When it comes to diabetes care, language matters

By Dr. Seema Nagpal and Amanda Sterczyk

Words matter. Language has impact. It can leave a profound mark on our thoughts, feelings, behaviours and experiences. For people living with diabetes, hearing the wrong language negatively impacts their self-efficacy and well-being. It can also undermine their experiences with the health-care system and their self-care. The language used when communicating with and about people with diabetes contributes to diabetes stigma and stereotyping.

Stigmatizing language is often used when talking about diabetes, both by health-care providers and the public. This is in part due to the risk factors of an unhealthy diet, insufficient physical activity, the association with being overweight or obese, and the myth these factors are well within a person’s control. People diagnosed with type 1 diabetes get lumped into this same mythology, adding to the public’s confusion and lack of understanding of diabetes. Other terms and phrases make people living with diabetes feel like they are not trying hard enough or failing to look after themselves. Sadly, it’s been reported some of these inaccuracies are spoken to them by health-care providers. A study on diabetes stigma conducted by the American Diabetes Association concluded that most adults with diabetes (type 1 or type 2) felt stigma associated with their disease. In addition, they perceived this stigma to be associated with uncontrolled diabetes, higher A1C levels, higher BMI, glucose not within target range, depression, and greater therapy intensity.


For a person living with diabetes, the use of insensitive language by health-care providers can lead to feelings of shame and guilt and perpetuate a mendacious relationship between health-care providers and the person receiving care. It can make people feel unwelcome or unsafe. People who are ashamed of their disease will find it much harder to engage with their healthcare team, negatively impacting their physical and mental health outcomes. Language that focuses on “suffering” or “battling” diabetes frames those living with the condition as fundamentally flawed and helpless. The terms “non-compliant” or “adherent” do not consider the fact that life events or financial constraints can impact a person’s ability to manage their blood glucose; diabetes can be unpredictable and given the progressive nature of the disease, it can be harder to keep blood glucose levels within target range over time.

Although the language used in the care of those living with diabetes can have damning and negative effects, the good use of language can promote and encourage positivity and, subsequently, better health outcomes. People living with diabetes deserve to be spoken with and about in ways that are respectful, inclusive and value based. A guide developed by NHS England sets out practical examples of language to encourage positive interactions with people living with diabetes. These examples are based on research and supported by a simple set of principles for good practice for interactions between health-care professionals and people living with diabetes.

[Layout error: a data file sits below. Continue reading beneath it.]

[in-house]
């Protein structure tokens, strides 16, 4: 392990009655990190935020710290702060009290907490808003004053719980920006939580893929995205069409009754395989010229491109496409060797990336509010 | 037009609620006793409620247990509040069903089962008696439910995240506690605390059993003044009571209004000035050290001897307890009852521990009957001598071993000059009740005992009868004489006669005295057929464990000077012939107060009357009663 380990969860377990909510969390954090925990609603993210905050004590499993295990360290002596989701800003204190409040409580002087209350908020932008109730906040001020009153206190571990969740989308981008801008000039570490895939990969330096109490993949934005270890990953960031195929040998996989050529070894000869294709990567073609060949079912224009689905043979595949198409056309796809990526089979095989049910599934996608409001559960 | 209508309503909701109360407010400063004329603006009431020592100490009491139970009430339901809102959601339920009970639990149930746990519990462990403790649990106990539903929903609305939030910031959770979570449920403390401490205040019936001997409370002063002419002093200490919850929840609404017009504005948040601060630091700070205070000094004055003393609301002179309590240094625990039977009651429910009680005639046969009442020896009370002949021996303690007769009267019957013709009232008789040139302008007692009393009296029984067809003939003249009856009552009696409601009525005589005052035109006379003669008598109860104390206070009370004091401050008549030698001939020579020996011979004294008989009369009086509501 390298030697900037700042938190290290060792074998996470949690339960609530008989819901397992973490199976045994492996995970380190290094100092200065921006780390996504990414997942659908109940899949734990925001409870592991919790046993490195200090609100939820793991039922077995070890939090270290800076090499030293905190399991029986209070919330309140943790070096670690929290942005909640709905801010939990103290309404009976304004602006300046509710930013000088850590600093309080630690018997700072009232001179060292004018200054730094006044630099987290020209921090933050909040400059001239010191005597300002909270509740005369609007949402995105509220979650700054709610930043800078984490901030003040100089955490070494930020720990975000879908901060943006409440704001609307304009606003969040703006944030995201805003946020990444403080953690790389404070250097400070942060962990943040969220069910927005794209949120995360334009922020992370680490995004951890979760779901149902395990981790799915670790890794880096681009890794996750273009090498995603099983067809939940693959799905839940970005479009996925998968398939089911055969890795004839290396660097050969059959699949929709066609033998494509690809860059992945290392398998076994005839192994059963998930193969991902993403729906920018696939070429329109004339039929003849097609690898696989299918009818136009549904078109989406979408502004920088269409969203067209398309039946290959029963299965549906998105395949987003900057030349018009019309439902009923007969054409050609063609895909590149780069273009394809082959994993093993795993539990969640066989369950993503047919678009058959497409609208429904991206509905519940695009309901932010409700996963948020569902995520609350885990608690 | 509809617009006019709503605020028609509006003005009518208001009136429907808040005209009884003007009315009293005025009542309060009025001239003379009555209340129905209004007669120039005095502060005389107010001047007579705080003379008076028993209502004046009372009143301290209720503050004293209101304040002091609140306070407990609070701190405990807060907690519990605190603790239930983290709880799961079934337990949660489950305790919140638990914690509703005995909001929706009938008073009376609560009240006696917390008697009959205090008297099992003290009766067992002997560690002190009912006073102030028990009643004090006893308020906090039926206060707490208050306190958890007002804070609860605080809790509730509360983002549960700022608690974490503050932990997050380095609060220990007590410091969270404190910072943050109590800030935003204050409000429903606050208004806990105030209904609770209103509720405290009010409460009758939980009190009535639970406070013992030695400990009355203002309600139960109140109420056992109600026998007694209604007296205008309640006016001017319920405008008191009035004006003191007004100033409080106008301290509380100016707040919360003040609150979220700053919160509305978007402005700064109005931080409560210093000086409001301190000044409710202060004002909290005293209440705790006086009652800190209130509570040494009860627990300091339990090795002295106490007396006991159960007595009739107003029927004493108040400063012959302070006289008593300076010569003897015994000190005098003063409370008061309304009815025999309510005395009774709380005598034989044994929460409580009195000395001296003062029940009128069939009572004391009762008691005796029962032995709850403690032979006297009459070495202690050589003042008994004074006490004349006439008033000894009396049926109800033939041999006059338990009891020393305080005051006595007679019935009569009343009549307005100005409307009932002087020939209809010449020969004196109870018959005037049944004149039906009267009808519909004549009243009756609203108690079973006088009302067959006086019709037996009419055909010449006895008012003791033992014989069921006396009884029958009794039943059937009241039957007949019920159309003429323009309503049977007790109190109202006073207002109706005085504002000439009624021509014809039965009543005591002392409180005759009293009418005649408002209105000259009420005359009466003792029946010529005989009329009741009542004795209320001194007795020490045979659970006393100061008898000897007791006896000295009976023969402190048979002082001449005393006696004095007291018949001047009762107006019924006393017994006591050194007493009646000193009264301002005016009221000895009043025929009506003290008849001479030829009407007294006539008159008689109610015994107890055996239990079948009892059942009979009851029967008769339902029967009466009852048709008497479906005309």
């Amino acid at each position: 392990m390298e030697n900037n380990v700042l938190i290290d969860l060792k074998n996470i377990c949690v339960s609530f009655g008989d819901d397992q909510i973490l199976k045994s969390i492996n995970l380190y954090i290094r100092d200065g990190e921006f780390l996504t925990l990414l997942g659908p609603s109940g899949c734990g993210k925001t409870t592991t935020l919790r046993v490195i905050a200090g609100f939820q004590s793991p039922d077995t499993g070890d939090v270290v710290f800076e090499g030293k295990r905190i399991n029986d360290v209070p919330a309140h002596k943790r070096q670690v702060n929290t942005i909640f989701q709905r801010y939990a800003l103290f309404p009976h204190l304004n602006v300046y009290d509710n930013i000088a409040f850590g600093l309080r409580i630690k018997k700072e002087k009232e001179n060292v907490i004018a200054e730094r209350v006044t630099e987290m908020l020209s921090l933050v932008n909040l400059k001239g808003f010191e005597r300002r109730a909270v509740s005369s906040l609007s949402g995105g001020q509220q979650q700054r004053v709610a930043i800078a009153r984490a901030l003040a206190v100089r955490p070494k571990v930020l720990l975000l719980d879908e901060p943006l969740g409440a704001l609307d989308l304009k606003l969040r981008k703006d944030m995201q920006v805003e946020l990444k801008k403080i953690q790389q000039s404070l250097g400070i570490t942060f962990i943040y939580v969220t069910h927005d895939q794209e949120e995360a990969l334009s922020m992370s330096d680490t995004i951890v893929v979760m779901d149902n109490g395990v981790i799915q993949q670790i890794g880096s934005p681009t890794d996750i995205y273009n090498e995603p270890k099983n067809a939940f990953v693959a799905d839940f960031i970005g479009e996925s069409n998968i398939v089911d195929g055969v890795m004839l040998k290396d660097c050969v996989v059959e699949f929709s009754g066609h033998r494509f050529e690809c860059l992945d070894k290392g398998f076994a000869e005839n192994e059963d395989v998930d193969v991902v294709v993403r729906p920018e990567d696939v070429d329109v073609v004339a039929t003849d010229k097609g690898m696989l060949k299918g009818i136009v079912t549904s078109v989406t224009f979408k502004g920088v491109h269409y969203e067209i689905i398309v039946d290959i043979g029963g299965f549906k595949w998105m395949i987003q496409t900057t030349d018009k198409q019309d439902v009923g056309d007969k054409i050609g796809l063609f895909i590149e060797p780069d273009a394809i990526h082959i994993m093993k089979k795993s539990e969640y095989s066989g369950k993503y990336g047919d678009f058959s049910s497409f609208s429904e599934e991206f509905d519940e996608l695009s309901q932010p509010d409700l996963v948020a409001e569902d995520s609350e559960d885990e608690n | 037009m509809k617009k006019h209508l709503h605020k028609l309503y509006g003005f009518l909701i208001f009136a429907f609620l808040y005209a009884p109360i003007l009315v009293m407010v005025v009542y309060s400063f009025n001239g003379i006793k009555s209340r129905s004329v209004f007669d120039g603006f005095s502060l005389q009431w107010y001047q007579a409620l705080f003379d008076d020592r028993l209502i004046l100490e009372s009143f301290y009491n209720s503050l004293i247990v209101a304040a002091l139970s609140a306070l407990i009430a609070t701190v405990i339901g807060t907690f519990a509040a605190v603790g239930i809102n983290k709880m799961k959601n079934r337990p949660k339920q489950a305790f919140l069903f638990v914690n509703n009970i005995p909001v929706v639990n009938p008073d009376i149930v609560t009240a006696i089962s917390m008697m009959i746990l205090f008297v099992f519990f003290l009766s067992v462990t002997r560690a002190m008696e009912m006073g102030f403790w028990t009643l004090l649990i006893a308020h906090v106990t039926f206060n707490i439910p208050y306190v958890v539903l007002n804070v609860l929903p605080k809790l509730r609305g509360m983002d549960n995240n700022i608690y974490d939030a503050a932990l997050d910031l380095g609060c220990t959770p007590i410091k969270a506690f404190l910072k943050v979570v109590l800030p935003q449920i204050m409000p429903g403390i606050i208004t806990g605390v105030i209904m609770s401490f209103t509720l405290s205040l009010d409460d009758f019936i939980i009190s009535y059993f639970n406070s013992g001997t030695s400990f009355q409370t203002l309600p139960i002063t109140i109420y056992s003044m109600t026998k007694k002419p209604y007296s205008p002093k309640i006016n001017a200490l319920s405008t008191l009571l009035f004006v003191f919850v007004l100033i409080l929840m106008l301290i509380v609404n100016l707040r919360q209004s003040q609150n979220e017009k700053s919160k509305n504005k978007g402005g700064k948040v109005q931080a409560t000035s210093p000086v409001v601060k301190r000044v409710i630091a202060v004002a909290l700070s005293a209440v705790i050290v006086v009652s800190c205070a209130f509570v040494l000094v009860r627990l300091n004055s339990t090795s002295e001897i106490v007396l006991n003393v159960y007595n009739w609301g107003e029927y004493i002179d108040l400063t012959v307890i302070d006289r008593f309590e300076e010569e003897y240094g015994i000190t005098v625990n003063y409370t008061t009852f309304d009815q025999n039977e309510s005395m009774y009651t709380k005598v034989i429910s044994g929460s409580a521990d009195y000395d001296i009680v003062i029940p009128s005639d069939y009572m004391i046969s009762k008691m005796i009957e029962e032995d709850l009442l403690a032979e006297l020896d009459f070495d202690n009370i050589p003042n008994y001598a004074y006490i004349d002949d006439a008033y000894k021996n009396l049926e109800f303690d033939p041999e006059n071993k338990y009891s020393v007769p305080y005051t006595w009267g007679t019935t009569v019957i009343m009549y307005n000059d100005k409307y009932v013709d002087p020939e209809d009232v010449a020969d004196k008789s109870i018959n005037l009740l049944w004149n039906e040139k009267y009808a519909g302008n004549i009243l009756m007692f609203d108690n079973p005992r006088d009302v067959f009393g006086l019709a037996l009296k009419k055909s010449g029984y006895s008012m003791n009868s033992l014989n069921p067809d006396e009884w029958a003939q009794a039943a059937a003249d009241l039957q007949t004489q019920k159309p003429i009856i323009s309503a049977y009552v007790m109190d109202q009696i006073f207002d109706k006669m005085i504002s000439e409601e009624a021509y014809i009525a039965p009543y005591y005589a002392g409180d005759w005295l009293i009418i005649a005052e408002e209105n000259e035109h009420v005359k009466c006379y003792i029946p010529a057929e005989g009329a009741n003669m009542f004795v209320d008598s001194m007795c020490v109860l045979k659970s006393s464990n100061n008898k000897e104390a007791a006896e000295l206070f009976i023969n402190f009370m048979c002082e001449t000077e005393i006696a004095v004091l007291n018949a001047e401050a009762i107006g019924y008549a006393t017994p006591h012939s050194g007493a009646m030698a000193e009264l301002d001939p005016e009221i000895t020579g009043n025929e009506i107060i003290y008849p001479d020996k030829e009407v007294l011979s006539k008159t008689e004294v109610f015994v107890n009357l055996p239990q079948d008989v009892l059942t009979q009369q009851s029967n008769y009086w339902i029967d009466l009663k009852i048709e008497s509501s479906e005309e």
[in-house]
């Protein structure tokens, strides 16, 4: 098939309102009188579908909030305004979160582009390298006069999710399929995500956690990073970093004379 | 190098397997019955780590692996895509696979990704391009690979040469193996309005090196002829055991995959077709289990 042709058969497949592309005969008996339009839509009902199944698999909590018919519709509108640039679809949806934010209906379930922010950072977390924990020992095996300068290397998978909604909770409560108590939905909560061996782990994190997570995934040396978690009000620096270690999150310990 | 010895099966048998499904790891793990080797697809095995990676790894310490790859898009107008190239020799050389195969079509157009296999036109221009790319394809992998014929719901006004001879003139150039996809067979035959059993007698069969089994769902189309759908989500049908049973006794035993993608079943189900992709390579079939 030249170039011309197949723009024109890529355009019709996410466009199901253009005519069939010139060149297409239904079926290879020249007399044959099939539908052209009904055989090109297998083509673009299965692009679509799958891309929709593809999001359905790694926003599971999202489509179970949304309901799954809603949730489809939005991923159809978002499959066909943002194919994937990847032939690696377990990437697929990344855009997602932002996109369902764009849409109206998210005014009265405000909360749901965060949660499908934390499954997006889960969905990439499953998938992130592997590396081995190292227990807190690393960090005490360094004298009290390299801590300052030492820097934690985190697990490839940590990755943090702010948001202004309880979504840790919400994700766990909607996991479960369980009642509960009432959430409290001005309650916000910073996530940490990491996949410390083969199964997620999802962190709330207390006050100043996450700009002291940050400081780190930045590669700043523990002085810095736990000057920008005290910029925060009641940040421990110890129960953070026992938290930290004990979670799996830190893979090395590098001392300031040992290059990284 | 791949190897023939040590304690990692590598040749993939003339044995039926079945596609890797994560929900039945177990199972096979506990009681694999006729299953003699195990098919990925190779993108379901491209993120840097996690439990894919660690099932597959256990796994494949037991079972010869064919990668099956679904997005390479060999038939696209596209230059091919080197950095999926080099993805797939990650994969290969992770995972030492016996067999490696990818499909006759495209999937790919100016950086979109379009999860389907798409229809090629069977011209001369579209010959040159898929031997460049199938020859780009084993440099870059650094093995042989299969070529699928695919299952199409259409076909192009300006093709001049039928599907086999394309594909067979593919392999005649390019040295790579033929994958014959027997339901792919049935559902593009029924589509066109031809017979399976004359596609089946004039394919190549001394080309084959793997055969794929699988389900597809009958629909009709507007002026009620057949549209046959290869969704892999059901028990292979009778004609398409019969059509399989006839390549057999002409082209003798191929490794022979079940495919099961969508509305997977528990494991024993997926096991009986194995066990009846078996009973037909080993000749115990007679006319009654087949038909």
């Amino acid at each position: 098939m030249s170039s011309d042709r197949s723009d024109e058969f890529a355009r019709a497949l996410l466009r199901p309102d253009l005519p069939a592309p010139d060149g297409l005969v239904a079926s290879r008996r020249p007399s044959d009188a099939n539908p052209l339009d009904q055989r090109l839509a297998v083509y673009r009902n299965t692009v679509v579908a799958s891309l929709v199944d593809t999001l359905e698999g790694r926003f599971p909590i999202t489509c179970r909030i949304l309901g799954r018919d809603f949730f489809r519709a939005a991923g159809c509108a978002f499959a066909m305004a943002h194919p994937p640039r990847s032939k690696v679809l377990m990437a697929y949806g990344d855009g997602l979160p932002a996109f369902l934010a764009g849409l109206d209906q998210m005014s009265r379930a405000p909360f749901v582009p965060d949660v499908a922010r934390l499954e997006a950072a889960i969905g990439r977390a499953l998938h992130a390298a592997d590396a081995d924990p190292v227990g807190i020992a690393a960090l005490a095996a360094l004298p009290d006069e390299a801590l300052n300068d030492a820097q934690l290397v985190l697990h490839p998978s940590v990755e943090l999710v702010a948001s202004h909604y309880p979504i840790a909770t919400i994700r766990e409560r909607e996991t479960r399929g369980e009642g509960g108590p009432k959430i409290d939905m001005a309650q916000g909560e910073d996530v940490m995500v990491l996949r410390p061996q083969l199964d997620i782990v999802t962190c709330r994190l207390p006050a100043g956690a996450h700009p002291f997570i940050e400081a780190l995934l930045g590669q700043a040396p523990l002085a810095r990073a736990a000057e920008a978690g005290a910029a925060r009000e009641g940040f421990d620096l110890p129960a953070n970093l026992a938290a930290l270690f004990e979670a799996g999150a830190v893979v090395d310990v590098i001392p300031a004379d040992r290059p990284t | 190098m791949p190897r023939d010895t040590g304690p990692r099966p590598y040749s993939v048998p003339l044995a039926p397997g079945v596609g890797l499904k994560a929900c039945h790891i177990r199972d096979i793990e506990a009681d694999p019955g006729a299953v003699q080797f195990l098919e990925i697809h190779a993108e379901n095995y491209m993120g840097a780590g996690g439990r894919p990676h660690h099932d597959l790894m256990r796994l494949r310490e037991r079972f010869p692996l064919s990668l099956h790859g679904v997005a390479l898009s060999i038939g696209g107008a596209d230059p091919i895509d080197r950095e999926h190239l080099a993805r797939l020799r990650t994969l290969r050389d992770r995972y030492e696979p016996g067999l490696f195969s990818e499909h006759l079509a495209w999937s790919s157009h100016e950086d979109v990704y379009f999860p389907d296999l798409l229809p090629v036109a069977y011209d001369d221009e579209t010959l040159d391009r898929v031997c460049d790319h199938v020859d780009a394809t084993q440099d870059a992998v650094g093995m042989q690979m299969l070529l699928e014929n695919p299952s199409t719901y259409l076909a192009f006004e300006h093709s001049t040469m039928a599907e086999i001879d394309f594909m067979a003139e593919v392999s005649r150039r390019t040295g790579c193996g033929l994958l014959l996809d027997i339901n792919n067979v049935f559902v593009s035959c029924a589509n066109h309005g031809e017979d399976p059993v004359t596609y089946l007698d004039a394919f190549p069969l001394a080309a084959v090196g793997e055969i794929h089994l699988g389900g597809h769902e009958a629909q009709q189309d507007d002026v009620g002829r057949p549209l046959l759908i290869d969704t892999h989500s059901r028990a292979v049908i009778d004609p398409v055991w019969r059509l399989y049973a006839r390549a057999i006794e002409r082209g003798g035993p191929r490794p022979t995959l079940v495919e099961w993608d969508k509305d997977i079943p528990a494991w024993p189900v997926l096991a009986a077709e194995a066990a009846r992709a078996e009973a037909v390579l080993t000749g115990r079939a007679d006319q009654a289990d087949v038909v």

In 2020, Diabetes Canada released Language Matters – A Diabetes Canada Consensus Statement to facilitate positive and affirming attitudes towards diabetes, reflected using more appropriate language around diabetes.  An important facet of creating a positive environment is framing discussions in ways that focus on empowering messages and people’s strengths. When a health-care provider refers to a person’s glucose levels as being “poorly controlled”, the person living with diabetes hears “it’s my fault”. If the wording is switched to refer to glucose levels “outside the target range”, the conversation moves beyond blame and shame.

How we use language goes beyond caring for people with diabetes. A recent paper in The Lancet explored the importance of language in decolonising global health. The terminology used in referring to global health challenges, writing research questions, papers, teaching students, working with research participants and the public can help shift the power dynamic in a positive way.

Diabetes Canada hopes greater attention will be given to the language used when speaking of diabetes, and in turn, contribute to enhancing public understanding of diabetes, its complications, decreasing the stigma, stereotypes and prejudices associated with it. This will contribute to improving the mental, emotional and physical wellbeing of the nearly 11.5 million Canadians living with diabetes and prediabetes.

Dr. Seema Nagpal, Ph.D. is Vice President of Science & Policy for Diabetes Canada. She has expertise in population health, epidemiology, and pharmaceutical sciences with an emphasis on interpretation of science into policy and practice. Amanda Sterczyk, MA, is Manager of Research & Public Policy for Diabetes Canada. She has a background in health promotion research and has been a primary caregiver to her daughter with type 1 diabetes since 2011.